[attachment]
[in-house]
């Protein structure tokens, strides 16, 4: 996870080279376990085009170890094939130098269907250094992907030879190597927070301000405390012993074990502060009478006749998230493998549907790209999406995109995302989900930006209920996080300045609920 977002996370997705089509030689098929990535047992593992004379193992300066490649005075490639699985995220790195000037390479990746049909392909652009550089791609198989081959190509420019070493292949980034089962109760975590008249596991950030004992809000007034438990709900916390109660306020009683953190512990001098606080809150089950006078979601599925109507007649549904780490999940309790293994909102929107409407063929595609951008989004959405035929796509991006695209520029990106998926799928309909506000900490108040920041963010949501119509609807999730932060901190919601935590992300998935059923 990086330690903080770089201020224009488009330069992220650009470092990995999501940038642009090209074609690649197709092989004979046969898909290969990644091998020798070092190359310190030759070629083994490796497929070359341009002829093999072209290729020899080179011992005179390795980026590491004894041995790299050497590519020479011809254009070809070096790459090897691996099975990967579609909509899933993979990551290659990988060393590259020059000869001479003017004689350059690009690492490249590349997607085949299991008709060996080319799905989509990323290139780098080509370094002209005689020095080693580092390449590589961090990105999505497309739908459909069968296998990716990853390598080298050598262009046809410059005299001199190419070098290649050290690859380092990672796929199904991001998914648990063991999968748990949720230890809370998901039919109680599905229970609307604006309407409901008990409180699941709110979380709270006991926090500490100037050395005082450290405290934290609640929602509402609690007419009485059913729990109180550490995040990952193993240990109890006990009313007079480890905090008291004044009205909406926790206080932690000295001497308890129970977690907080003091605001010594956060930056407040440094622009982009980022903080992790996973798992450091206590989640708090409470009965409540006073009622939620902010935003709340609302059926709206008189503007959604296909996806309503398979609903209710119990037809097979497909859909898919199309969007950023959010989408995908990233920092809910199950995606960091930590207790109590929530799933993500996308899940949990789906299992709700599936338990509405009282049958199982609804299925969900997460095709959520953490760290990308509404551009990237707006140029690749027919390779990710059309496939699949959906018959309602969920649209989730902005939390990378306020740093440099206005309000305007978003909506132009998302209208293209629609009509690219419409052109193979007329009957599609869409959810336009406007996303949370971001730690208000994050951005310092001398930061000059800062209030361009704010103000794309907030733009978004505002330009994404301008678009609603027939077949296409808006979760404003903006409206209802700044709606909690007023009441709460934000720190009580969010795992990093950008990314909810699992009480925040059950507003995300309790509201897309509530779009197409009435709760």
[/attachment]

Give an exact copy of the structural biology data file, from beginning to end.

[in-house]
């Protein structure tokens, strides 16, 4: 996870080279376990085009170890094939130098269907250094992907030879190597927070301000405390012993074990502060009478006749998230493998549907790209999406995109995302989900930006209920996080300045609920 977002996370997705089509030689098929990535047992593992004379193992300066490649005075490639699985995220790195000037390479990746049909392909652009550089791609198989081959190509420019070493292949980034089962109760975590008249596991950030004992809000007034438990709900916390109660306020009683953190512990001098606080809150089950006078979601599925109507007649549904780490999940309790293994909102929107409407063929595609951008989004959405035929796509991006695209520029990106998926799928309909506000900490108040920041963010949501119509609807999730932060901190919601935590992300998935059923 990086330690903080770089201020224009488009330069992220650009470092990995999501940038642009090209074609690649197709092989004979046969898909290969990644091998020798070092190359310190030759070629083994490796497929070359341009002829093999072209290729020899080179011992005179390795980026590491004894041995790299050497590519020479011809254009070809070096790459090897691996099975990967579609909509899933993979990551290659990988060393590259020059000869001479003017004689350059690009690492490249590349997607085949299991008709060996080319799905989509990323290139780098080509370094002209005689020095080693580092390449590589961090990105999505497309739908459909069968296998990716990853390598080298050598262009046809410059005299001199190419070098290649050290690859380092990672796929199904991001998914648990063991999968748990949720230890809370998901039919109680599905229970609307604006309407409901008990409180699941709110979380709270006991926090500490100037050395005082450290405290934290609640929602509402609690007419009485059913729990109180550490995040990952193993240990109890006990009313007079480890905090008291004044009205909406926790206080932690000295001497308890129970977690907080003091605001010594956060930056407040440094622009982009980022903080992790996973798992450091206590989640708090409470009965409540006073009622939620902010935003709340609302059926709206008189503007959604296909996806309503398979609903209710119990037809097979497909859909898919199309969007950023959010989408995908990233920092809910199950995606960091930590207790109590929530799933993500996308899940949990789906299992709700599936338990509405009282049958199982609804299925969900997460095709959520953490760290990308509404551009990237707006140029690749027919390779990710059309496939699949959906018959309602969920649209989730902005939390990378306020740093440099206005309000305007978003909506132009998302209208293209629609009509690219419409052109193979007329009957599609869409959810336009406007996303949370971001730690208000994050951005310092001398930061000059800062209030361009704010103000794309907030733009978004505002330009994404301008678009609603027939077949296409808006979760404003903006409206209802700044709606909690007023009441709460934000720190009580969010795992990093950008990314909810699992009480925040059950507003995300309790509201897309509530779009197409009435709760």